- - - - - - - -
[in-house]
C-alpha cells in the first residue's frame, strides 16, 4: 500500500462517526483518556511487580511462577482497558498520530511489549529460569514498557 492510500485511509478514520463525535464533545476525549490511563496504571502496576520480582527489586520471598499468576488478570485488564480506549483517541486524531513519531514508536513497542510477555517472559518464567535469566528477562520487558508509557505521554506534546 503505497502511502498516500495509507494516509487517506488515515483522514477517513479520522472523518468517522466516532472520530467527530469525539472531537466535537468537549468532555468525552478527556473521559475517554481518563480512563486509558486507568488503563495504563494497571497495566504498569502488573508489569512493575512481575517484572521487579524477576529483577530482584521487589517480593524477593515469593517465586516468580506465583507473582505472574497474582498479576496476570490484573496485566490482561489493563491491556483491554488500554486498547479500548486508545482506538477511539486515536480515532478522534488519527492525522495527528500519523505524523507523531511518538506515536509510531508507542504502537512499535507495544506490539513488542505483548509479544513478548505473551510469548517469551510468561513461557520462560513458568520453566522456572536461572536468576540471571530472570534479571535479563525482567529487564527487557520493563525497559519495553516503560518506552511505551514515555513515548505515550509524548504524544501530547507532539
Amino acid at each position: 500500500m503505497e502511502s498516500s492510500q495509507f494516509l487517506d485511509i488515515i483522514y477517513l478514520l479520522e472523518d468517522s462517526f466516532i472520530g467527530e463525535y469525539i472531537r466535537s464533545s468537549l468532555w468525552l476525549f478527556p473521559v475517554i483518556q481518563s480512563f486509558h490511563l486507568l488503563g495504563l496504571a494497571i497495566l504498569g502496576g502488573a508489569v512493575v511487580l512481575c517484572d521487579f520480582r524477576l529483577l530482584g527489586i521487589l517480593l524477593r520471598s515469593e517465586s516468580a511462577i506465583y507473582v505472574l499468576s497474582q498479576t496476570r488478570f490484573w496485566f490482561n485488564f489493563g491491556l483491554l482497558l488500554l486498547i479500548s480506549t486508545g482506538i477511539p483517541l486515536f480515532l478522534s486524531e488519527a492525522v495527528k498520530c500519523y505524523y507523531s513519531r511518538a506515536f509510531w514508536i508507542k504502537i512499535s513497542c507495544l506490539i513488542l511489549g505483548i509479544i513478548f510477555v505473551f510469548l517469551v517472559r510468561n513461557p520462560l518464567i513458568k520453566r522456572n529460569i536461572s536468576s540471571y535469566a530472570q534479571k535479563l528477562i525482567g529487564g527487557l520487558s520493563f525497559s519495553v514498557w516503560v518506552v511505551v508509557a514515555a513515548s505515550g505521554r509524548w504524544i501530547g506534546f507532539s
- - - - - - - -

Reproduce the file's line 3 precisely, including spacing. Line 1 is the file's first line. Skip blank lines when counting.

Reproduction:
Amino acid at each position: 500500500m503505497e502511502s498516500s492510500q495509507f494516509l487517506d485511509i488515515i483522514y477517513l478514520l479520522e472523518d468517522s462517526f466516532i472520530g467527530e463525535y469525539i472531537r466535537s464533545s468537549l468532555w468525552l476525549f478527556p473521559v475517554i483518556q481518563s480512563f486509558h490511563l486507568l488503563g495504563l496504571a494497571i497495566l504498569g502496576g502488573a508489569v512493575v511487580l512481575c517484572d521487579f520480582r524477576l529483577l530482584g527489586i521487589l517480593l524477593r520471598s515469593e517465586s516468580a511462577i506465583y507473582v505472574l499468576s497474582q498479576t496476570r488478570f490484573w496485566f490482561n485488564f489493563g491491556l483491554l482497558l488500554l486498547i479500548s480506549t486508545g482506538i477511539p483517541l486515536f480515532l478522534s486524531e488519527a492525522v495527528k498520530c500519523y505524523y507523531s513519531r511518538a506515536f509510531w514508536i508507542k504502537i512499535s513497542c507495544l506490539i513488542l511489549g505483548i509479544i513478548f510477555v505473551f510469548l517469551v517472559r510468561n513461557p520462560l518464567i513458568k520453566r522456572n529460569i536461572s536468576s540471571y535469566a530472570q534479571k535479563l528477562i525482567g529487564g527487557l520487558s520493563f525497559s519495553v514498557w516503560v518506552v511505551v508509557a514515555a513515548s505515550g505521554r509524548w504524544i501530547g506534546f507532539s